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HOW TO USE AQUA REGIA TO PURIFY GOLD
by Tom Ashworth



LEGAL NOTICE

Tom Ashworth (the author) shall not be liable for incidental or consequential damages in connection with or arising out of the furnishing or use of this material. I have no control over how you do these procedures. This procedure works for me and if something gets messed up it is your problem, not mine!

WARNING

  • The processes contained herein entail the use of high heat, and very dangerous acids, and must be performed in a well ventilated area. Always use mercury, sulfuric acid, Hydrochloric and nitric acid in a well-ventilated area. DO NOT breathe the fumes.
  • Fumes from many ores are deadly when heated.
  • Nitric acid can be absorbed through the skin causing nitric acid poisoning. WEAR RUBBER ACID GLOVES. Always add acid to water, NEVER ADD WATER TO ACID!
  • Aqua regia, Hydrochloric and nitric acid can kill if swallowed.
  • Nitric acid can ruin your clothes and shoes.
  • Always wear rubber gloves, plastic safety glasses and a plastic or rubber apron.
  • When adding aqua regia to ore, there can be a red gas given off; THIS RED GAS WILL KILL!
  • Sometimes the ore will bubble over, so watch it carefully.
  • Use the aqua regia in an open area and add it to the ore very slowly. Aqua regia cannot be boiled or simmered in the house or where it is not well ventilated. This can cause serious illness or KILL YOU!
  • Use a vent hood with an exhaust fan or simmer in the open.
  • Hydrochloric acid is very dangerous. It can burn to the bone and is extremely painful. In most cases, it has burned before you know it.
  • Aqua regia can ruin your clothes and shoes.

IF YOU DO NOT UNDERSTAND ALL OF THE ABOVE WARNINGS, DO NOT GO ANY FURTHER!

EQUIPMENT USED

  • Pyrex Beaker container
  • Hot plate
  • Plastic spoon for stirring or a glass rod can be used
  • Squeeze bottle, such as a soap bottle, containing distilled spring water for washing the beaker
  • Ash-free or a coffee filter (An ash-free filter best, but it costs more and is harder to find)
  • A plastic funnel with strainer to use to filter the bottle or beaker

INGREDIENTS USED

  • Gold or finely powdered ore (100 mesh crushed black sand, ore, etc.)
  • Hydrochloric acid
  • Nitric acid
  • Formic acid
  • Sodium sulfite
  • Distilled water
  • Uniodized salt

HOW TO USE AQUA REGIA TO PURIFY GOLD

1. Place your gold or finely powdered ore in a Pyrex container or beaker.
2. Mix 1 part nitric acid to 3 parts hydrochloric acid in a separate glass or plastic container. When mixing the acids together, use great caution!
3. Add the acid mixture, very slowly, to the Pyrex container or beaker containing the ore.
4. On a stove or hot plate, simmer until the gold is in solution and the nitric acid is boiled off. It Will look like maple syrup and be a yellowish to orange color.
5. To make sure all the nitric acid has been boiled off, add a small amount of formic acid. If nitric acid is present, a reddish brown gas will be given off. Add hydrochloric acid, if necessary, to keep the material covered with liquid. Continue simmering until the nitric acid is gone.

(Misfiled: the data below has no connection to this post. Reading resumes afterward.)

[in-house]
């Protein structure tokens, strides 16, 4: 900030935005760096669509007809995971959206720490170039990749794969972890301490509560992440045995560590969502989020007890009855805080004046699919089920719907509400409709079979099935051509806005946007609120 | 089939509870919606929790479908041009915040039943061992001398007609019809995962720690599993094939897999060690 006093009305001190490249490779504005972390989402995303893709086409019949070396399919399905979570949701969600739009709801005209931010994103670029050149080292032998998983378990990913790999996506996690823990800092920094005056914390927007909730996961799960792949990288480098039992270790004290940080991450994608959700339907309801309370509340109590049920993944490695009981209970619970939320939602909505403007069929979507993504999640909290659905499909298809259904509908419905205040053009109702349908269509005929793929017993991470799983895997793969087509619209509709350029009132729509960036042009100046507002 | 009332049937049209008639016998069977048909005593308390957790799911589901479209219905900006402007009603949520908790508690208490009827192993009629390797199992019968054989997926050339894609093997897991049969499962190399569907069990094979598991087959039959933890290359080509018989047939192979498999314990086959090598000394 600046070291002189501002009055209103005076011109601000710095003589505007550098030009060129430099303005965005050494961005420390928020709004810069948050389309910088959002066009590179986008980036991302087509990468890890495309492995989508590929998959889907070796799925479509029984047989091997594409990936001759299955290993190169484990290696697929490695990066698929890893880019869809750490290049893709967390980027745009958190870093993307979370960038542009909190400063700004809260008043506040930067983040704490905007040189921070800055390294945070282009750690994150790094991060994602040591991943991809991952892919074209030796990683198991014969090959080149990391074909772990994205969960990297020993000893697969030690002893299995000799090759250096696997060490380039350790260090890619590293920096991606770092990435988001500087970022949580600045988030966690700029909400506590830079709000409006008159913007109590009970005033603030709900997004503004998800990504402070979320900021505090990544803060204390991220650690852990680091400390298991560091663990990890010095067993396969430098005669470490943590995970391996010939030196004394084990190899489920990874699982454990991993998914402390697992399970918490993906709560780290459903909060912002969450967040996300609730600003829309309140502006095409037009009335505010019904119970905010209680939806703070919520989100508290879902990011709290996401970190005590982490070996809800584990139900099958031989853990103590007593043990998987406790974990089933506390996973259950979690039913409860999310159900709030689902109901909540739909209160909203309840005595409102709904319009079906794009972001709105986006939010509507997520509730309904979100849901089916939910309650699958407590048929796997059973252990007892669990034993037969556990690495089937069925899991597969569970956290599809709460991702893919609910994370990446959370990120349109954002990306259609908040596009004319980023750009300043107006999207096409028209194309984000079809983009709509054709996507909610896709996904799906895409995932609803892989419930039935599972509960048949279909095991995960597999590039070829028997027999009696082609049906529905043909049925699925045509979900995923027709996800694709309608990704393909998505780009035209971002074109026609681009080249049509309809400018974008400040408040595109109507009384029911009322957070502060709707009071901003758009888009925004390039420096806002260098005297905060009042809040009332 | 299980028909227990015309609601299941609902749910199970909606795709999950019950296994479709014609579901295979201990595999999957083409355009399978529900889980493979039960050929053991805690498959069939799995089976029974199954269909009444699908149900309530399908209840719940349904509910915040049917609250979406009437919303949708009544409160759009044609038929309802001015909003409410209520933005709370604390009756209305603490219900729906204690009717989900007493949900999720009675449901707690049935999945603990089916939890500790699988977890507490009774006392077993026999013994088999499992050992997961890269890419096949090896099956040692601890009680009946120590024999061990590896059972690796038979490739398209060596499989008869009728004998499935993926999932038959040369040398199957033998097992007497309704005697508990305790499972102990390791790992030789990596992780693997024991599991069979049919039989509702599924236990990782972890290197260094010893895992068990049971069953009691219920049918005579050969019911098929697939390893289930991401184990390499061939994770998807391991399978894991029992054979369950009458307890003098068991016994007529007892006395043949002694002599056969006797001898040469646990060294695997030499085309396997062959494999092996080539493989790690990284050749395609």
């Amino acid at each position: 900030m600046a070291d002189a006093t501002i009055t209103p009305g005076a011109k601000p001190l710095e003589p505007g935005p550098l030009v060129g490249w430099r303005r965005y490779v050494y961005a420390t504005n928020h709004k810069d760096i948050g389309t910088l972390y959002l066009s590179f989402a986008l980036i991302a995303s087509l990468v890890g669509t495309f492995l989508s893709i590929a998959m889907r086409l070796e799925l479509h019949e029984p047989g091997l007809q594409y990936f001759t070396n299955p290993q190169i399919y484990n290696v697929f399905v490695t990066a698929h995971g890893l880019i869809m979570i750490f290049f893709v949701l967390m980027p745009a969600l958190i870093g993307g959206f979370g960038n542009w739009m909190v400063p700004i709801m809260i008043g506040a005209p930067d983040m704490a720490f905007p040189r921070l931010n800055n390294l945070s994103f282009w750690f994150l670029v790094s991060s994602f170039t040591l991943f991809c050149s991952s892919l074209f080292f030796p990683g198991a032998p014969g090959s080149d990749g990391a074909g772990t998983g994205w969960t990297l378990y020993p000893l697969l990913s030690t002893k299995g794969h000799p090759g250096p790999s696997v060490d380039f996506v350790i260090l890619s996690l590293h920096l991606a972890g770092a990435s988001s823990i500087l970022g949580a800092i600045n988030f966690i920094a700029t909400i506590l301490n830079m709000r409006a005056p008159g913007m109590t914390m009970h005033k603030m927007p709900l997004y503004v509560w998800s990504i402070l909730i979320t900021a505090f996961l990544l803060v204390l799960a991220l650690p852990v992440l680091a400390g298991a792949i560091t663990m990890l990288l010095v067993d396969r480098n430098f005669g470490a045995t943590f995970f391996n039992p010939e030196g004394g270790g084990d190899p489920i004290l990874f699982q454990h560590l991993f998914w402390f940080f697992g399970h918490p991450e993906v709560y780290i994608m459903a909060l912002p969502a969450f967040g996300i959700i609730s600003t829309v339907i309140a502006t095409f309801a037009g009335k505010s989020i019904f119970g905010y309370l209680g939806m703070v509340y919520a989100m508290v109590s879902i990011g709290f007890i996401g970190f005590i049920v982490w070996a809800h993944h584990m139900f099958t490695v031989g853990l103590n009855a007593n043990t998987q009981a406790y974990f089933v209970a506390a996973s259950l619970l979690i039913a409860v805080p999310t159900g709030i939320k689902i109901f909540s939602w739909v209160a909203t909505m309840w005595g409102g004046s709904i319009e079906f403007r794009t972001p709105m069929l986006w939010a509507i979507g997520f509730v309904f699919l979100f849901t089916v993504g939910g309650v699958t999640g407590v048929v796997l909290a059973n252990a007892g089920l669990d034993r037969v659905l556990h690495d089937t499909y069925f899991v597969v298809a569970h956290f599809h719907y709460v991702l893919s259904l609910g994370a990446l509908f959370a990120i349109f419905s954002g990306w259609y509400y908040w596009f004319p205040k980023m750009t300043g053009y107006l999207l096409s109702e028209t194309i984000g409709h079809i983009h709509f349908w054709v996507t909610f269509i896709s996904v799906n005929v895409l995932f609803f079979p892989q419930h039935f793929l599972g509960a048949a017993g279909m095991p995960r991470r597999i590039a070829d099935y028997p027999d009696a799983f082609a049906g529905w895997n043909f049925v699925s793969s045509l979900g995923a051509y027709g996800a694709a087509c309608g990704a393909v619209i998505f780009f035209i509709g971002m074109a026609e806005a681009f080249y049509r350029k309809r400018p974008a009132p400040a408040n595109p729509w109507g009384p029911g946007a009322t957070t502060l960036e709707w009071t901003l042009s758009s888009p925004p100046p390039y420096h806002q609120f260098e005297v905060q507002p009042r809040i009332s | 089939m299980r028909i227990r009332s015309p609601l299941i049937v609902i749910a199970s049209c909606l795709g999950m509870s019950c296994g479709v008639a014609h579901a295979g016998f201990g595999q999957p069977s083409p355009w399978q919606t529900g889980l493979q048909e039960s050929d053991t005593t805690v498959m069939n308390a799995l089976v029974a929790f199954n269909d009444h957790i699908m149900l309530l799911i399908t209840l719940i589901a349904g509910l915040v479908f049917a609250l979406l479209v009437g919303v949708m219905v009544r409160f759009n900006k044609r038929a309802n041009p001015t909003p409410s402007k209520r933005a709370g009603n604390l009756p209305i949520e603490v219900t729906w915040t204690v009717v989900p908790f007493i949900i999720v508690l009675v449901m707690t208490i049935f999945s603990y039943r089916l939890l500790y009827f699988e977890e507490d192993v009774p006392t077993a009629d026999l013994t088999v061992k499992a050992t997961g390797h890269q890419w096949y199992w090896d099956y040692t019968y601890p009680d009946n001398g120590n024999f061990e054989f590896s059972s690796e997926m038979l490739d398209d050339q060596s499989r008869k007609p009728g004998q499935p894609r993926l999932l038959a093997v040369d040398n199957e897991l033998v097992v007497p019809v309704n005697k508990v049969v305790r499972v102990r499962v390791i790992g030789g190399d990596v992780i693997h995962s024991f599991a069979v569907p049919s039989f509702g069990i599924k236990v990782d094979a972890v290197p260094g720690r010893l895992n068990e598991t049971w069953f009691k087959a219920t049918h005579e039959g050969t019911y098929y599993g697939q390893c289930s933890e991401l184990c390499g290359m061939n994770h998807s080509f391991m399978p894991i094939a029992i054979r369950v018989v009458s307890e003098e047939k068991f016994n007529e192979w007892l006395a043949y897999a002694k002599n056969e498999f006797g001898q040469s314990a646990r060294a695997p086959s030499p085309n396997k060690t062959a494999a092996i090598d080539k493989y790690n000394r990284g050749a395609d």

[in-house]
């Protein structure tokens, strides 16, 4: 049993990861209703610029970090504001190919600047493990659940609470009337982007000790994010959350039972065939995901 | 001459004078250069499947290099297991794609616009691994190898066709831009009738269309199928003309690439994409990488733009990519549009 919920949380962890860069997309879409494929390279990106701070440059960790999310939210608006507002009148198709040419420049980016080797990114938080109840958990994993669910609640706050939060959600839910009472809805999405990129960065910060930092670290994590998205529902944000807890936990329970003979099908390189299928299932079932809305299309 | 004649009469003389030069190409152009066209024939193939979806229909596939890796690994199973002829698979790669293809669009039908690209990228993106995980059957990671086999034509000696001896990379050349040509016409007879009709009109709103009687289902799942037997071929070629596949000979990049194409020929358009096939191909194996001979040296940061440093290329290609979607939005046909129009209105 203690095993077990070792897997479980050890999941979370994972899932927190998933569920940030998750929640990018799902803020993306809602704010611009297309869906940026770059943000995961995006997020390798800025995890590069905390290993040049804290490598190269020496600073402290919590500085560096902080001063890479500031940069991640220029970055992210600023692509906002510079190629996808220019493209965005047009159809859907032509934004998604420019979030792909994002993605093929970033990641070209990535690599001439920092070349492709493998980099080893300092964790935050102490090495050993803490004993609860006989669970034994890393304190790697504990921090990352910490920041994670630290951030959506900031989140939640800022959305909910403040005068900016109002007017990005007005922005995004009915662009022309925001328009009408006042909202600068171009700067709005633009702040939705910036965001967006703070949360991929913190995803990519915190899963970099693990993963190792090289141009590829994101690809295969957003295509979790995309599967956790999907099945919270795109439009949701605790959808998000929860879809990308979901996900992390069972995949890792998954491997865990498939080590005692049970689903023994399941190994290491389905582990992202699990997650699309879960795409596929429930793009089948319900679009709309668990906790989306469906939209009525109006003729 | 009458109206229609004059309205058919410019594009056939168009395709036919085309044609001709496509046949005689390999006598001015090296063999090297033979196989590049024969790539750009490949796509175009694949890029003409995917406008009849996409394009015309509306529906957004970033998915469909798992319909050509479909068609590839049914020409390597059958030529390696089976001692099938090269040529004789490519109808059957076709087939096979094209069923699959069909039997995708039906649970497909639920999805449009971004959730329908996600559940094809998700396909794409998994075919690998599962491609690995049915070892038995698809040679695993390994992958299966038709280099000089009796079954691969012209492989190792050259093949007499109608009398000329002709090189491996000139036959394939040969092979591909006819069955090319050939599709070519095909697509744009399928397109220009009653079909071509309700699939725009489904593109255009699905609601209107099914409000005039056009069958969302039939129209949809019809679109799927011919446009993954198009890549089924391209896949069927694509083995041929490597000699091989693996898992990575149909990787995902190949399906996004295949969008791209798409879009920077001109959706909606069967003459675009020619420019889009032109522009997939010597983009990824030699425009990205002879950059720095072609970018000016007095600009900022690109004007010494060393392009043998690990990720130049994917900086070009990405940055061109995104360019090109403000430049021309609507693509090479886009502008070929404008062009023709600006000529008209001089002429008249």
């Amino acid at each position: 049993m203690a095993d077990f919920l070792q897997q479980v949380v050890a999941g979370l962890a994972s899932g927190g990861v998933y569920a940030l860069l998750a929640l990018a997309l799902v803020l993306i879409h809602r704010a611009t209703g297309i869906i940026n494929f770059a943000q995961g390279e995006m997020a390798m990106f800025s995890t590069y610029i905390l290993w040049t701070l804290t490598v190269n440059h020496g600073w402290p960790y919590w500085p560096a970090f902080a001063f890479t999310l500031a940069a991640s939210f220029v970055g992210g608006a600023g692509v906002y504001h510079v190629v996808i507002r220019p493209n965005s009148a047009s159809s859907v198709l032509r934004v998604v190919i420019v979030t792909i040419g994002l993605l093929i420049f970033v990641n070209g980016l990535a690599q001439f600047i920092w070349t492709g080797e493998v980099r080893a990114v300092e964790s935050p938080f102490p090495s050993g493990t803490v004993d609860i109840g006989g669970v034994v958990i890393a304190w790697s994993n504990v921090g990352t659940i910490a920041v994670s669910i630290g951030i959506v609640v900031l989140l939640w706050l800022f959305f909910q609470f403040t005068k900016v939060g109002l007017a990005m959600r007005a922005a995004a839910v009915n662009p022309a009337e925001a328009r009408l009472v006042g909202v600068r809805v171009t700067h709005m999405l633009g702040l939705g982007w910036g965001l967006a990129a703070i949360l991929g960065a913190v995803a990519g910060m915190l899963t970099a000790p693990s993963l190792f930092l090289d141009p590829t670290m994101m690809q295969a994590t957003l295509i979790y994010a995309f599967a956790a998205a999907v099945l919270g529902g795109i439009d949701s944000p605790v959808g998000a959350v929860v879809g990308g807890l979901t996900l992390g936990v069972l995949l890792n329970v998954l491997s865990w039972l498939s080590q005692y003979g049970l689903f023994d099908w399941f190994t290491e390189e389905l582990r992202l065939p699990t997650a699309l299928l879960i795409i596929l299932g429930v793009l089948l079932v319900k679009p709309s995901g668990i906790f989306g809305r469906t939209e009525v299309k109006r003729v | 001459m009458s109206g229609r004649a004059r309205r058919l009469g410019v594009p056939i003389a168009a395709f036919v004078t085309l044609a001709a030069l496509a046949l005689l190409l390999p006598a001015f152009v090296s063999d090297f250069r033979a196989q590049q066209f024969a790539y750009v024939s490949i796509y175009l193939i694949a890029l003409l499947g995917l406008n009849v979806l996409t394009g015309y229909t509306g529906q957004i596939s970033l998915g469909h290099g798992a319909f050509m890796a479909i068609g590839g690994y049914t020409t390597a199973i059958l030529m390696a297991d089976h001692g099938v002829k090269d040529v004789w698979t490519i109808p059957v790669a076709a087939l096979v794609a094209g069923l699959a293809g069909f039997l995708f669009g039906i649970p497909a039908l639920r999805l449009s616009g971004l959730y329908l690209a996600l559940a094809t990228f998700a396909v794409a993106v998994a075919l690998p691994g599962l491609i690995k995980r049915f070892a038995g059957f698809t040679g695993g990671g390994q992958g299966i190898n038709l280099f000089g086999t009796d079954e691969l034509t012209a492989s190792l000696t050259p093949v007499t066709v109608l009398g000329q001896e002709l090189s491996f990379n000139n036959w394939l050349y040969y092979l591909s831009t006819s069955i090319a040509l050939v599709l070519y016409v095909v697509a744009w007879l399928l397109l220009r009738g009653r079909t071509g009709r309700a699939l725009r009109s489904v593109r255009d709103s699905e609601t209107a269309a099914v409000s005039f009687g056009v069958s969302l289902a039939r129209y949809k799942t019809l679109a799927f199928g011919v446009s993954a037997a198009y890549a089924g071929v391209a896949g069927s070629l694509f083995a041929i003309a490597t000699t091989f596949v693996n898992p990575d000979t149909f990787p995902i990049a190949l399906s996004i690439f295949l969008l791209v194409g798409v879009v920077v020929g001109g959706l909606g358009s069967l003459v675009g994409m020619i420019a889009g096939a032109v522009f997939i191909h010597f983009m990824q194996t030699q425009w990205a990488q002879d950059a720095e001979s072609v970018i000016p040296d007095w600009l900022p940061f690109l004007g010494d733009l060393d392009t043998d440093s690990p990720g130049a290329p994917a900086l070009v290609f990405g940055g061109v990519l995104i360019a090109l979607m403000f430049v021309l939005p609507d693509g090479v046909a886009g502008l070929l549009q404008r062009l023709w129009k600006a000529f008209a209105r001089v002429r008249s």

6. Filter off any solids that are not in solution through a plastic strainer or funnel lined with a filter. Neutralize this material with lime juice and discard.
7. Add to the liquid solution an equal amount of water.
8. Drop a small amount of uniodized table salt into the mixture to check for silver. If silver is present, a white substance will fall to the bottom of the container. This is silver chloride. Continue dropper small amounts of salt in until the silver chloride stops falling.
9. Filter off the silver chloride through a plastic.
10. strainer or funnel lined with an ash-free or coffee filter. DO NOT DISPOSE OF THE ACID SOLUTION, SET IT ASIDE!
11. Rinse the filter containing silver chloride with water.
12. Dry the filter and silver chloride.
13. Place the filter and silver chloride in a clay crucible and burn the filter by lighting a match to it.
14. Cover the silver chloride and burned filter with soda ash.
15. Place the crucible in a furnace or oven and heat to a temperature of 2100 degrees F until the silver is a smooth honey-like liquid with no lumps in it.
16. Immediately pour the silver into a mold or let it set in the crucible until it is cool.
17. Remove the silver and wash with soap and water.
18. Take the solution that you had set aside (see step 9) and add a little sodium sulfite. The gold will start to fall. Continue to add the sodium sulfite until the gold stops falling. You should see black specks that look like pepper. This is gold sulfide.
19. Filter off the gold sulfide through a plastic strainer or funnel lined with a filter.
20. Rinse the filter containing gold sulfide with water.
21. Dry the filter containing gold sulfide.
22. Put the filter and gold sulfide into a clay crucible and burn the filter by lighting a match to it.
23. Cover the gold sulfide and burned filter with borax and place the crucible in a furnace or oven and heat to 1950 degrees F until the gold is a smooth, honey-like liquid with no lumps in it.
24. Immediately, pour the gold into a mold or let it set in the crucible until it is cool.
25. Remove the gold and wash with soap and water.
26. Add 1/4 cup lime juice to the acid mixture to neutralize it and dispose of it immediately.


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Treating and Preventing Venomous Snake Bites

by Tom Ashworth


Snakes fascinate many people.

Some are dangerous and others are not.

Gold Miners should be aware of potential dangers posed by venomous snakes. Every state but Maine, Alaska and Hawaii is home to at least one of 20 domestic poisonous snake species. A bite from one of these should always be considered a medical emergency.

About 8,000 people a year get bit by snakes in the United States; 9 to 15 victims die. Even a bite from a so called "harmless" snake can cause an infection or allergic reaction in some people.